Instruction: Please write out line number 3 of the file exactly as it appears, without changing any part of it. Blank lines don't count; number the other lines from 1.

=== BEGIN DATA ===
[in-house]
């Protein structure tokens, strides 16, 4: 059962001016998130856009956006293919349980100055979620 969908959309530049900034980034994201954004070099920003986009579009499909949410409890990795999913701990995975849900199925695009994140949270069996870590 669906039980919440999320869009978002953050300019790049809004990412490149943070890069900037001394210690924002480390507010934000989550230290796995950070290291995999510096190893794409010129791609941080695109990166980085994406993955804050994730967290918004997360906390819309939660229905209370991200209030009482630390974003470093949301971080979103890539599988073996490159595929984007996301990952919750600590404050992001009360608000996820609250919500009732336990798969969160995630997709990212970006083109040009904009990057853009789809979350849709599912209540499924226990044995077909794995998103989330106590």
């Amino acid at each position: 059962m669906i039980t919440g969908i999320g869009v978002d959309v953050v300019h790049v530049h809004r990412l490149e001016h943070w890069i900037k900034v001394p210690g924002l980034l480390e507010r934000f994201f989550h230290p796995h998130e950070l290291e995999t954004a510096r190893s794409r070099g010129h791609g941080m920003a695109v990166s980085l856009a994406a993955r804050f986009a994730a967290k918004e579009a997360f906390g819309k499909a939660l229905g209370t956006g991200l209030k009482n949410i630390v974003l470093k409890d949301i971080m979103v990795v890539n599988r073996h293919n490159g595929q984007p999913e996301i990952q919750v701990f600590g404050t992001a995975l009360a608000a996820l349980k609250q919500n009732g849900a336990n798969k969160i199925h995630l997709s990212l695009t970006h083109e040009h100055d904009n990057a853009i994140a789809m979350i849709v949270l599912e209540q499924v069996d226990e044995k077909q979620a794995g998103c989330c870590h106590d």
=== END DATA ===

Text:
């Amino acid at each position: 059962m669906i039980t919440g969908i999320g869009v978002d959309v953050v300019h790049v530049h809004r990412l490149e001016h943070w890069i900037k900034v001394p210690g924002l980034l480390e507010r934000f994201f989550h230290p796995h998130e950070l290291e995999t954004a510096r190893s794409r070099g010129h791609g941080m920003a695109v990166s980085l856009a994406a993955r804050f986009a994730a967290k918004e579009a997360f906390g819309k499909a939660l229905g209370t956006g991200l209030k009482n949410i630390v974003l470093k409890d949301i971080m979103v990795v890539n599988r073996h293919n490159g595929q984007p999913e996301i990952q919750v701990f600590g404050t992001a995975l009360a608000a996820l349980k609250q919500n009732g849900a336990n798969k969160i199925h995630l997709s990212l695009t970006h083109e040009h100055d904009n990057a853009i994140a789809m979350i849709v949270l599912e209540q499924v069996d226990e044995k077909q979620a794995g998103c989330c870590h106590d």